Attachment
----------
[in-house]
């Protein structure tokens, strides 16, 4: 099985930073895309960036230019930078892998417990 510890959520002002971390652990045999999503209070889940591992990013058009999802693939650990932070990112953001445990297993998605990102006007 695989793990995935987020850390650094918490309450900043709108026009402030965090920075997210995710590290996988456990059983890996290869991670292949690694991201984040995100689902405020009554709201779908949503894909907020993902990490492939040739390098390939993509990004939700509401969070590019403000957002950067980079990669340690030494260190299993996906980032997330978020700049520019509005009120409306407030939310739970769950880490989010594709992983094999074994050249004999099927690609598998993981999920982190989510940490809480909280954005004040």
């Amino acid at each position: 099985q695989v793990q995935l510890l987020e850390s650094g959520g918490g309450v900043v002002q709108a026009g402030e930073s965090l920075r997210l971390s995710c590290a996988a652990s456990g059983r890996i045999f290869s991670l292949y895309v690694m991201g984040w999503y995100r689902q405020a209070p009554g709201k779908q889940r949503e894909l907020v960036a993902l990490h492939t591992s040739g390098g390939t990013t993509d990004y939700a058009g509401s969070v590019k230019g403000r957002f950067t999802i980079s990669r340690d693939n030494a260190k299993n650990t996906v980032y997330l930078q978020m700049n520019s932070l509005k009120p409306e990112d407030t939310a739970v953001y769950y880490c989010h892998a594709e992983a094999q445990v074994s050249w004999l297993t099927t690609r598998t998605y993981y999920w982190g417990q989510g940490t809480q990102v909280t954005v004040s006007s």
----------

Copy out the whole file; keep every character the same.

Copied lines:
[in-house]
């Protein structure tokens, strides 16, 4: 099985930073895309960036230019930078892998417990 510890959520002002971390652990045999999503209070889940591992990013058009999802693939650990932070990112953001445990297993998605990102006007 695989793990995935987020850390650094918490309450900043709108026009402030965090920075997210995710590290996988456990059983890996290869991670292949690694991201984040995100689902405020009554709201779908949503894909907020993902990490492939040739390098390939993509990004939700509401969070590019403000957002950067980079990669340690030494260190299993996906980032997330978020700049520019509005009120409306407030939310739970769950880490989010594709992983094999074994050249004999099927690609598998993981999920982190989510940490809480909280954005004040």
């Amino acid at each position: 099985q695989v793990q995935l510890l987020e850390s650094g959520g918490g309450v900043v002002q709108a026009g402030e930073s965090l920075r997210l971390s995710c590290a996988a652990s456990g059983r890996i045999f290869s991670l292949y895309v690694m991201g984040w999503y995100r689902q405020a209070p009554g709201k779908q889940r949503e894909l907020v960036a993902l990490h492939t591992s040739g390098g390939t990013t993509d990004y939700a058009g509401s969070v590019k230019g403000r957002f950067t999802i980079s990669r340690d693939n030494a260190k299993n650990t996906v980032y997330l930078q978020m700049n520019s932070l509005k009120p409306e990112d407030t939310a739970v953001y769950y880490c989010h892998a594709e992983a094999q445990v074994s050249w004999l297993t099927t690609r598998t998605y993981y999920w982190g417990q989510g940490t809480q990102v909280t954005v004040s006007s």